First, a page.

“When a person drinks too much water in a short period of time, the kidneys cannot flush it out fast enough and the blood becomes water logged,” Scientific American notes.
In serious cases of water intoxication, symptoms include:
- Frequent urination
- Mental disorientation
In extreme cases, people have died drinking a large amount of water in a short time.
As always, listen to your body.
How to Drink More Water
Whatever your water needs are, here are some easy ways to help you hydrate so you can function, feel better and be ready to crush your day.
- Make water taste better. Mango mint water, anyone? A whole website is dedicated to infused water with recipes and products that make it easier to make and tote around.
- Get a fun, functional water bottle and keep it in sight so you’ll be reminded to drink more water. Perhaps get one water bottle for work and one for the gym or working out to ensure you always have one on hand. Glass and steel bottles are best since plastic can leach into your water and BPA-free plastic is still questionable.
- Set an alarm. Set alarms/reminders on your phone for throughout the day to remind you to drink a certain amount of water, like one cup every hour and a half.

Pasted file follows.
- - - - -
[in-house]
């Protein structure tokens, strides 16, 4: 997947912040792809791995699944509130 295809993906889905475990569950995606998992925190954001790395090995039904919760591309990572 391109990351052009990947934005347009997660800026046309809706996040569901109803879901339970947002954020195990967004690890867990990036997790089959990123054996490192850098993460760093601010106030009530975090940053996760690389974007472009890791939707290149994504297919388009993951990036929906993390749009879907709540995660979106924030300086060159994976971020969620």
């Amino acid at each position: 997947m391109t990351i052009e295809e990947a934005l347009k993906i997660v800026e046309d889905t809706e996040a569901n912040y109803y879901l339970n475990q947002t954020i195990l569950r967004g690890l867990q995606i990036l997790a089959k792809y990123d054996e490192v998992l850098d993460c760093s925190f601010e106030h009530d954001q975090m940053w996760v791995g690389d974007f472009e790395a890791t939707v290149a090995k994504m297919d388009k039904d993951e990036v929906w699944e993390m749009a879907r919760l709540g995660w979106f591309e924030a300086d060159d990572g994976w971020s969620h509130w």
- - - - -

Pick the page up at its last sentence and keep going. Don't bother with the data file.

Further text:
- Let your water bottle do the work. Get a clear water bottle with measurements for ounces or cups clearly marked on it, so you know how much you’re drinking, or mark your water bottle yourself, a dietitian suggests. Make mini goals to drink a certain amount of water by certain times each day; you can even get a fun water bottle decal to remind you. Or let a high tech water bottle keep track.
- Drink 16 ounces (2 cups) of water before each meal. Since this is tied to the daily habit of eating meals, it’ll hopefully be easy to do. This can help with weight loss too, since you feel more full and aren’t confusing hunger with thirst.
- Use an app. If we’re going to look at our phones, we might as well use them to help us hydrate. Here are 5 apps to help you drink more water.
- Order water at restaurants. Some restaurants don’t bring water unless you request it, so ask for some and keep up on the refills. For added taste, ask for a slice of lemon.
- Have at least one cup of water for every alcoholic beverage you consume. This is always a good rule of thumb since alcohol dehydrates you. Try one cup of water for every caffeinated drink you have too.
- Create a challenge. Create a fun water drinking challenge with friends or co-workers (remember not to overdo it) or have an accountability buddy you can check in with. See who can come up with the most effective or creative way to help you drink enough H2o.
- Enjoy hydrating foods. You can get extra water during meal time by enjoying foods like watermelon, cucumber, strawberries, celery, greens and more. You can even make a hydrating smoothie. Electrolyte foods like bananas, almonds and even pickles will help replenish you too.
(Thumbnail Photo Credit: fizkes)
Jessica Hamlin is an LA-born and bred journalist and editor who started taking pictures of food back when everyone used film cameras. A graduate of the Institute for Integrative Nutrition’s health coach training program, she’s passionate about wellness and enjoys making and discovering delicious and healthy food. Her work has appeared in Clean Plates, NPR affiliate KPCC, AOL, and Eater LA.